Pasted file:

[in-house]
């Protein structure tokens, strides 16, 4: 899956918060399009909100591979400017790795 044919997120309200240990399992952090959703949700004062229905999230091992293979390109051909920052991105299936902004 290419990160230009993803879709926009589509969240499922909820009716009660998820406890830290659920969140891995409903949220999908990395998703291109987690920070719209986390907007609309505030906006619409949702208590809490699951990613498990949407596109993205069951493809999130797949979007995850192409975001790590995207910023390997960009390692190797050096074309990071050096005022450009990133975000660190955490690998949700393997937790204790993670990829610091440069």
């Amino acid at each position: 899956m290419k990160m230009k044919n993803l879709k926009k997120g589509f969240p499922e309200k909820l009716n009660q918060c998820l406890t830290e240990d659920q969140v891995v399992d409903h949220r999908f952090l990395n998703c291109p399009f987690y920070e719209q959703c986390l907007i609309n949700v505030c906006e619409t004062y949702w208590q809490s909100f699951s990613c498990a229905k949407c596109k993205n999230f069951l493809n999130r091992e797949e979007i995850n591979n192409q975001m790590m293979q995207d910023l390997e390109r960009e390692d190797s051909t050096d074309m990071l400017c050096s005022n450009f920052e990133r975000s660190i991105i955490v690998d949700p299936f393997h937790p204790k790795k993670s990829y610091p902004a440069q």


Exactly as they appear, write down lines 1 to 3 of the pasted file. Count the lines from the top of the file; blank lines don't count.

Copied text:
[in-house]
């Protein structure tokens, strides 16, 4: 899956918060399009909100591979400017790795 044919997120309200240990399992952090959703949700004062229905999230091992293979390109051909920052991105299936902004 290419990160230009993803879709926009589509969240499922909820009716009660998820406890830290659920969140891995409903949220999908990395998703291109987690920070719209986390907007609309505030906006619409949702208590809490699951990613498990949407596109993205069951493809999130797949979007995850192409975001790590995207910023390997960009390692190797050096074309990071050096005022450009990133975000660190955490690998949700393997937790204790993670990829610091440069």
């Amino acid at each position: 899956m290419k990160m230009k044919n993803l879709k926009k997120g589509f969240p499922e309200k909820l009716n009660q918060c998820l406890t830290e240990d659920q969140v891995v399992d409903h949220r999908f952090l990395n998703c291109p399009f987690y920070e719209q959703c986390l907007i609309n949700v505030c906006e619409t004062y949702w208590q809490s909100f699951s990613c498990a229905k949407c596109k993205n999230f069951l493809n999130r091992e797949e979007i995850n591979n192409q975001m790590m293979q995207d910023l390997e390109r960009e390692d190797s051909t050096d074309m990071l400017c050096s005022n450009f920052e990133r975000s660190i991105i955490v690998d949700p299936f393997h937790p204790k790795k993670s990829y610091p902004a440069q």